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Jan. 8, 2024

Watson murder trial defendants face an 'all or nothing' argument

Dmitry Gorin

Partner, Eisner Gorin LLP

Alan Eisner

Partner, Eisner Gorin LLP

Robert Hill

Associate, Eisner Gorin LLP

Prosecutors regularly charge implied-malice Watson murder charges in driving death cases, where there is evidence of extremely reckless conduct involving speed, alcohol/controlled substances, or both. Notable recent local cases with implied malice murder charges include the tragic deaths of four Pepperdine students, and the accident involving the owner of Moonshadows and his son.

By charging murder, instead of manslaughter with gross negligence, the government makes a deliberate choice to seek a 15-life sentence per each victim. The recent People v. Lagunas decision upholds the prosecutor’s charging discretion, and does not provide an out for the defendant to argue for a lesser related, non-murder charge in order to avoid a life sentence.

On Dec. 12, 2023, the Fourth District Court of Appeals published its opinion in People v. Lagunas, an appeal from a second-degree murder conviction. Lagunas challenged the sufficiency of the evidence and, as relevant here, the trial court’s failure to instruct the jury on a lesser related offense. The Court of Appeals found no error and affirmed the conviction.

Lagunas was driving under the influence of alcohol in a residential area when he accelerated through a turn, lost control, and struck and killed a 6-year-old girl playing on the sidewalk. The prosecution elected to charge him only with a single count of second degree implied malice murder, which is commonly known as Watson murder after a 1981 California appellate case of the same name. Watson held that malice may be implied when a person drives under the influence of alcohol and kills someone. There, the driver was found to have a .23% blood alcohol concentration in his blood, almost three times the legal limit, ran a stop sign at 70 miles per hour, and had narrowly avoided causing another collision moments earlier when running a red light. Those factors allowed the Watson court to find that the driver had shown conscious disregard for the value of human life and could therefore be convicted of murder, rather than the lesser offense of vehicular manslaughter.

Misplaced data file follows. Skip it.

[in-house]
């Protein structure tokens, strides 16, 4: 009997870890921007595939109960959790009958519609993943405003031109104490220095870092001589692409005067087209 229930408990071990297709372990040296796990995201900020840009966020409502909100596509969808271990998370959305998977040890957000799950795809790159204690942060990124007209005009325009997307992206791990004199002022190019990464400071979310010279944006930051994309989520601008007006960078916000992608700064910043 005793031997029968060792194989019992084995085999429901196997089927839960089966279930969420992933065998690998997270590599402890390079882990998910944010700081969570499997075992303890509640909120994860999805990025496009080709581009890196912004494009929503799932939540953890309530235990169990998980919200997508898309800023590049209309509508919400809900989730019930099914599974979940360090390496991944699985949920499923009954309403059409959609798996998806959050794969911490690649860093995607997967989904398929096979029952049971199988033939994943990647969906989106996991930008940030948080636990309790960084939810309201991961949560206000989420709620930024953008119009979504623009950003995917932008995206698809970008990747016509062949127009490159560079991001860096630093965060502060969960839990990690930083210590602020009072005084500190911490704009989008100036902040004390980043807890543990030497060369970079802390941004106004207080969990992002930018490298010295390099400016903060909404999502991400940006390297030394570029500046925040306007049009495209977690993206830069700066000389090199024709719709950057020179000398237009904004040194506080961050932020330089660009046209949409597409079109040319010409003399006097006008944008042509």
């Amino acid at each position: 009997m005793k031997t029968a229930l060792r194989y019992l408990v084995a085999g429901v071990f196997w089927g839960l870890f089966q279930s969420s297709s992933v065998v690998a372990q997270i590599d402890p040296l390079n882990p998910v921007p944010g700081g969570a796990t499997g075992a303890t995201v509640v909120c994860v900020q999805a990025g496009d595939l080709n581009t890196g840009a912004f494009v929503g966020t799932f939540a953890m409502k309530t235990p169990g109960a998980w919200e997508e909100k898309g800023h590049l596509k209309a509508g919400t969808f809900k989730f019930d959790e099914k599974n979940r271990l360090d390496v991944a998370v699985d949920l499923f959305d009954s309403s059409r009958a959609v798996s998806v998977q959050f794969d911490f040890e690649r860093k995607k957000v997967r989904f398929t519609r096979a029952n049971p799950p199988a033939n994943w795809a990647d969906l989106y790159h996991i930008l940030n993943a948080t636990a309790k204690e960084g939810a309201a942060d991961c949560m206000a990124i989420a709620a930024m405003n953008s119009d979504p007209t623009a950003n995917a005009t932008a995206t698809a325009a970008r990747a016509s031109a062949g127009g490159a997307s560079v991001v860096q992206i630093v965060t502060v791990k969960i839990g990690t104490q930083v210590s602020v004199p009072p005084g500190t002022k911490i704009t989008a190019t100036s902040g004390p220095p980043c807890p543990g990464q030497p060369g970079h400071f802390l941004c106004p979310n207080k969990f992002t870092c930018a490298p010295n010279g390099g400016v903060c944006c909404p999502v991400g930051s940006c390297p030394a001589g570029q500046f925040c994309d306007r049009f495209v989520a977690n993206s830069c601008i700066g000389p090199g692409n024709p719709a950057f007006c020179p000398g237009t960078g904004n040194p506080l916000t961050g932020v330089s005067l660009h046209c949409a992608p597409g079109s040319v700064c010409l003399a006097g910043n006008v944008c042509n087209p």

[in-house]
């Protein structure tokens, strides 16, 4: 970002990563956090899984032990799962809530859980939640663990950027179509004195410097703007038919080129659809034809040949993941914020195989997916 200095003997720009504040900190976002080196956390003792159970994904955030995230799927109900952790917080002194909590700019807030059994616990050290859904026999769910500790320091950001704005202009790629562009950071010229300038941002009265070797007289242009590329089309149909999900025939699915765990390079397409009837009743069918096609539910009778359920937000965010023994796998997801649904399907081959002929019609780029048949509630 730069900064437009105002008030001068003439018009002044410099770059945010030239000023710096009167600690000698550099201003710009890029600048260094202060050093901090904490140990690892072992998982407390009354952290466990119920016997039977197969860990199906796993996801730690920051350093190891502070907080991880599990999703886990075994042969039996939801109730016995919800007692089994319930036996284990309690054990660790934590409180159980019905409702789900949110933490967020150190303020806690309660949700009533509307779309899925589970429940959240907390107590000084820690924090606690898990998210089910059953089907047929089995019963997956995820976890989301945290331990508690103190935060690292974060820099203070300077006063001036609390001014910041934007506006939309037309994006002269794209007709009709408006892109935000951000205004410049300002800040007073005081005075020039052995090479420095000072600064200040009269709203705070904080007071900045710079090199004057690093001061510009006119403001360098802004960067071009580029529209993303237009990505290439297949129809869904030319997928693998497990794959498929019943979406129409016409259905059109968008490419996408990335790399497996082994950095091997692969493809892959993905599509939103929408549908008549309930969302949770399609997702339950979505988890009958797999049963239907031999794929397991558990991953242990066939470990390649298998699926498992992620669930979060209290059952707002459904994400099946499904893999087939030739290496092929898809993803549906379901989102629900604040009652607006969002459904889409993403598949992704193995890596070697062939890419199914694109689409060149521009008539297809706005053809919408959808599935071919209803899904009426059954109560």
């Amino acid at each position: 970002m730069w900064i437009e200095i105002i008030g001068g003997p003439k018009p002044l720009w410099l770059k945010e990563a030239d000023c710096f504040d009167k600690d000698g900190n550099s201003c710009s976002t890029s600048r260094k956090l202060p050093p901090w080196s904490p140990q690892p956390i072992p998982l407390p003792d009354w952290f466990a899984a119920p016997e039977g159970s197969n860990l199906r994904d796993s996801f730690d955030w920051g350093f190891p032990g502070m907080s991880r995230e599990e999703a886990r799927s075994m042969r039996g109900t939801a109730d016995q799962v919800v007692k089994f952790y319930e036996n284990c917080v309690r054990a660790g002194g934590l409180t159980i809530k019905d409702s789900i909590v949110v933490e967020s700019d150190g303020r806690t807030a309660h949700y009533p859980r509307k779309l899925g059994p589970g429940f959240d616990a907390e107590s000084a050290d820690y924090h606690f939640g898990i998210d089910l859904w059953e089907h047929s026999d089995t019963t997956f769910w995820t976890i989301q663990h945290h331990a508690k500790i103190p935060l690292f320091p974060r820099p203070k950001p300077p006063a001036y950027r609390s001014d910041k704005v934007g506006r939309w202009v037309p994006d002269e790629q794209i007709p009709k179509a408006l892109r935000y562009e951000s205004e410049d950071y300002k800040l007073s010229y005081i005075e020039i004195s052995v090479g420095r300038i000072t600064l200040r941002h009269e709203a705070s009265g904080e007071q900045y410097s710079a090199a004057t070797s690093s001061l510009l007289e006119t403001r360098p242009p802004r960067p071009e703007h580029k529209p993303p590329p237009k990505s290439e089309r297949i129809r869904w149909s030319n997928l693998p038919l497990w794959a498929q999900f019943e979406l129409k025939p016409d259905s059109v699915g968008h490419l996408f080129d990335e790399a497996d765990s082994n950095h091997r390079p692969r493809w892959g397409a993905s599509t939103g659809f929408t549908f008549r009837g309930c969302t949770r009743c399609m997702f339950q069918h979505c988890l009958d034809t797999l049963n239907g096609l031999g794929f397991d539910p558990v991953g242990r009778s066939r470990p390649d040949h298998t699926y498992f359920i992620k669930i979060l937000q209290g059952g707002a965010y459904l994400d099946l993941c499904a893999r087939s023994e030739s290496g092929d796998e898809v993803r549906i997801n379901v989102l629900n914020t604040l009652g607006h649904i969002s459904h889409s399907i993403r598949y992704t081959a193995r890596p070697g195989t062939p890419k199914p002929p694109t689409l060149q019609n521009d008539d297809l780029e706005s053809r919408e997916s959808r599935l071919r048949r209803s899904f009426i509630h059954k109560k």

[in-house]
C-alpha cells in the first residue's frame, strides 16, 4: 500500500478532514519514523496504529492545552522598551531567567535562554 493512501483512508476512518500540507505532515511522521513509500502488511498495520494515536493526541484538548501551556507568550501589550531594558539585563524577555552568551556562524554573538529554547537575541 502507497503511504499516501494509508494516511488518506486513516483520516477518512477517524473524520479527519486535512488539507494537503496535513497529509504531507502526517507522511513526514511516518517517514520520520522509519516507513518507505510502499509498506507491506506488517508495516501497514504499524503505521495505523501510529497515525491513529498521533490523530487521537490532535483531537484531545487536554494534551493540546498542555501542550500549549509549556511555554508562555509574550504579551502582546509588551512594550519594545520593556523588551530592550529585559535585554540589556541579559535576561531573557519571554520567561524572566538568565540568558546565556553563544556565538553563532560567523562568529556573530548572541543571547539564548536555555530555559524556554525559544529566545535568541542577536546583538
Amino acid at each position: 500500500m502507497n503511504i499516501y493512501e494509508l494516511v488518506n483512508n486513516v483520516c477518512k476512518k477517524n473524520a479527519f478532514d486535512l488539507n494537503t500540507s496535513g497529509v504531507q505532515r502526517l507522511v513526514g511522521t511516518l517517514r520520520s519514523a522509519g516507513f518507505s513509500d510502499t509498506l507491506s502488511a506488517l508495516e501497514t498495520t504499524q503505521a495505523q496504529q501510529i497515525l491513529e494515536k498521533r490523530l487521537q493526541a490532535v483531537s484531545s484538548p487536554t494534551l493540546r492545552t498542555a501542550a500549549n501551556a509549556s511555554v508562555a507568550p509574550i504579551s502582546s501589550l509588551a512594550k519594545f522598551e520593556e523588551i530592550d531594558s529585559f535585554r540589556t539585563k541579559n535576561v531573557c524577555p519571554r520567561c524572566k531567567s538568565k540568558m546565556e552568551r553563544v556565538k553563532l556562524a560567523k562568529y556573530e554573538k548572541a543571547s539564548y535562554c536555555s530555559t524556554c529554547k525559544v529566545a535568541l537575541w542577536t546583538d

Following Watson, courts sentencing DUI defendants routinely provide a “Watson advisement” or “Watson admonition” to the effect of, “Driving under the influence of alcohol is inherently dangerous to human life. If you continue to drive under the influence and someone is killed as a result, you may be charged with murder.” This advisement is designed to prevent defendants with prior DUI convictions from arguing that they lacked implied malice when they subsequently kill someone while again driving under the influence. While it is more common for a Watson murder to be charged against a defendant with a prior DUI, it is certainly not required. Even on a first offense, DUI driving is often found to be sufficient to sustain a murder charge when some or all of the following factors is present: (1) high BAC; (2) a pre-drinking intent to drive; (3) knowledge of the hazards of driving while intoxicated; and (4) highly dangerous driving. In Lagunas’ case, all four factors were present, making the sufficiency of the evidence challenge easy to resolve in the government’s favor.